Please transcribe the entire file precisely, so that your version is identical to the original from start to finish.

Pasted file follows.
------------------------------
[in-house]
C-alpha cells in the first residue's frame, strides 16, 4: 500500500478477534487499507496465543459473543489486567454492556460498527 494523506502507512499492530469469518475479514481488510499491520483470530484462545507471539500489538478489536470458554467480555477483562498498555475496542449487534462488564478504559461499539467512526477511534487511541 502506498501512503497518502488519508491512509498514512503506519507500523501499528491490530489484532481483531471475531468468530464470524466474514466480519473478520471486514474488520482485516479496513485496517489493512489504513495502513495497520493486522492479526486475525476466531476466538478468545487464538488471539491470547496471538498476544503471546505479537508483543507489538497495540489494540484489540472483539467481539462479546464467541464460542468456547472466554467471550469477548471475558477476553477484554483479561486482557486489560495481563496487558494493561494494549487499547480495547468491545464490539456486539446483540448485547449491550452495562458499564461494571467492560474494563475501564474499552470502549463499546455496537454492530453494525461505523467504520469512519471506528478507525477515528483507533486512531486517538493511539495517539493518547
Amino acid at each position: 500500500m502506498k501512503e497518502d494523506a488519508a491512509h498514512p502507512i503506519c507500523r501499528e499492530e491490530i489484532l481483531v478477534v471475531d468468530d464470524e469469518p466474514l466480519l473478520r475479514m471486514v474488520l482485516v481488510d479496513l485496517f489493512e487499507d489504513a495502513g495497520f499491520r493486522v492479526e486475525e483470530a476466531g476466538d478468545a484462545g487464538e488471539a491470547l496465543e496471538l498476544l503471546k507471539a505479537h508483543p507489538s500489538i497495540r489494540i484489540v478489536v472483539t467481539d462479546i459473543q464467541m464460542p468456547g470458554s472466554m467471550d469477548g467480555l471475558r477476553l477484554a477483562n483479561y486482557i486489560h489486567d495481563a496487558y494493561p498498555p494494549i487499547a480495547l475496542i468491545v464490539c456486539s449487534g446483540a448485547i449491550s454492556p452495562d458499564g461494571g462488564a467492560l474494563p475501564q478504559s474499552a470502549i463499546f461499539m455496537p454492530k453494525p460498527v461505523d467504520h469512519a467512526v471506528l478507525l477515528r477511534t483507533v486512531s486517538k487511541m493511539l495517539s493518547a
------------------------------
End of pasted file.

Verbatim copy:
[in-house]
C-alpha cells in the first residue's frame, strides 16, 4: 500500500478477534487499507496465543459473543489486567454492556460498527 494523506502507512499492530469469518475479514481488510499491520483470530484462545507471539500489538478489536470458554467480555477483562498498555475496542449487534462488564478504559461499539467512526477511534487511541 502506498501512503497518502488519508491512509498514512503506519507500523501499528491490530489484532481483531471475531468468530464470524466474514466480519473478520471486514474488520482485516479496513485496517489493512489504513495502513495497520493486522492479526486475525476466531476466538478468545487464538488471539491470547496471538498476544503471546505479537508483543507489538497495540489494540484489540472483539467481539462479546464467541464460542468456547472466554467471550469477548471475558477476553477484554483479561486482557486489560495481563496487558494493561494494549487499547480495547468491545464490539456486539446483540448485547449491550452495562458499564461494571467492560474494563475501564474499552470502549463499546455496537454492530453494525461505523467504520469512519471506528478507525477515528483507533486512531486517538493511539495517539493518547
Amino acid at each position: 500500500m502506498k501512503e497518502d494523506a488519508a491512509h498514512p502507512i503506519c507500523r501499528e499492530e491490530i489484532l481483531v478477534v471475531d468468530d464470524e469469518p466474514l466480519l473478520r475479514m471486514v474488520l482485516v481488510d479496513l485496517f489493512e487499507d489504513a495502513g495497520f499491520r493486522v492479526e486475525e483470530a476466531g476466538d478468545a484462545g487464538e488471539a491470547l496465543e496471538l498476544l503471546k507471539a505479537h508483543p507489538s500489538i497495540r489494540i484489540v478489536v472483539t467481539d462479546i459473543q464467541m464460542p468456547g470458554s472466554m467471550d469477548g467480555l471475558r477476553l477484554a477483562n483479561y486482557i486489560h489486567d495481563a496487558y494493561p498498555p494494549i487499547a480495547l475496542i468491545v464490539c456486539s449487534g446483540a448485547i449491550s454492556p452495562d458499564g461494571g462488564a467492560l474494563p475501564q478504559s474499552a470502549i463499546f461499539m455496537p454492530k453494525p460498527v461505523d467504520h469512519a467512526v471506528l478507525l477515528r477511534t483507533v486512531s486517538k487511541m493511539l495517539s493518547a